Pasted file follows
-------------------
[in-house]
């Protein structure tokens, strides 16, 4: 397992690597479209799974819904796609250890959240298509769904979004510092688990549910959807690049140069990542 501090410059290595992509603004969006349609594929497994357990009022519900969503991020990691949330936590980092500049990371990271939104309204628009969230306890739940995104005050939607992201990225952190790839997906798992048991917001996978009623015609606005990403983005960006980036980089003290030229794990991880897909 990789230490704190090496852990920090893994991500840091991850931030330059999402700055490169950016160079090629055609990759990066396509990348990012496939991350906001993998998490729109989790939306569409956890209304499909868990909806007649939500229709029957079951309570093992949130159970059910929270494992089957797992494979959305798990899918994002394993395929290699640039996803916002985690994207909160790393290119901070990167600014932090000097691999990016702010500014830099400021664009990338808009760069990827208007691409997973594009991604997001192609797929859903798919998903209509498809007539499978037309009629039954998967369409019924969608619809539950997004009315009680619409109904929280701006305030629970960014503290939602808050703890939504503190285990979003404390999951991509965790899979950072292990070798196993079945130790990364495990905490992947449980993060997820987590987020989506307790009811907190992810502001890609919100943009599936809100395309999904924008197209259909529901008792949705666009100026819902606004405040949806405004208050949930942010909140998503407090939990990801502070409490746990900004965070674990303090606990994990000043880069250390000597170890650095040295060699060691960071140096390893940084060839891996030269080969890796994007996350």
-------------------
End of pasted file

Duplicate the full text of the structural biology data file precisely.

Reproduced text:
[in-house]
């Protein structure tokens, strides 16, 4: 397992690597479209799974819904796609250890959240298509769904979004510092688990549910959807690049140069990542 501090410059290595992509603004969006349609594929497994357990009022519900969503991020990691949330936590980092500049990371990271939104309204628009969230306890739940995104005050939607992201990225952190790839997906798992048991917001996978009623015609606005990403983005960006980036980089003290030229794990991880897909 990789230490704190090496852990920090893994991500840091991850931030330059999402700055490169950016160079090629055609990759990066396509990348990012496939991350906001993998998490729109989790939306569409956890209304499909868990909806007649939500229709029957079951309570093992949130159970059910929270494992089957797992494979959305798990899918994002394993395929290699640039996803916002985690994207909160790393290119901070990167600014932090000097691999990016702010500014830099400021664009990338808009760069990827208007691409997973594009991604997001192609797929859903798919998903209509498809007539499978037309009629039954998967369409019924969608619809539950997004009315009680619409109904929280701006305030629970960014503290939602808050703890939504503190285990979003404390999951991509965790899979950072292990070798196993079945130790990364495990905490992947449980993060997820987590987020989506307790009811907190992810502001890609919100943009599936809100395309999904924008197209259909529901008792949705666009100026819902606004405040949806405004208050949930942010909140998503407090939990990801502070409490746990900004965070674990303090606990994990000043880069250390000597170890650095040295060699060691960071140096390893940084060839891996030269080969890796994007996350």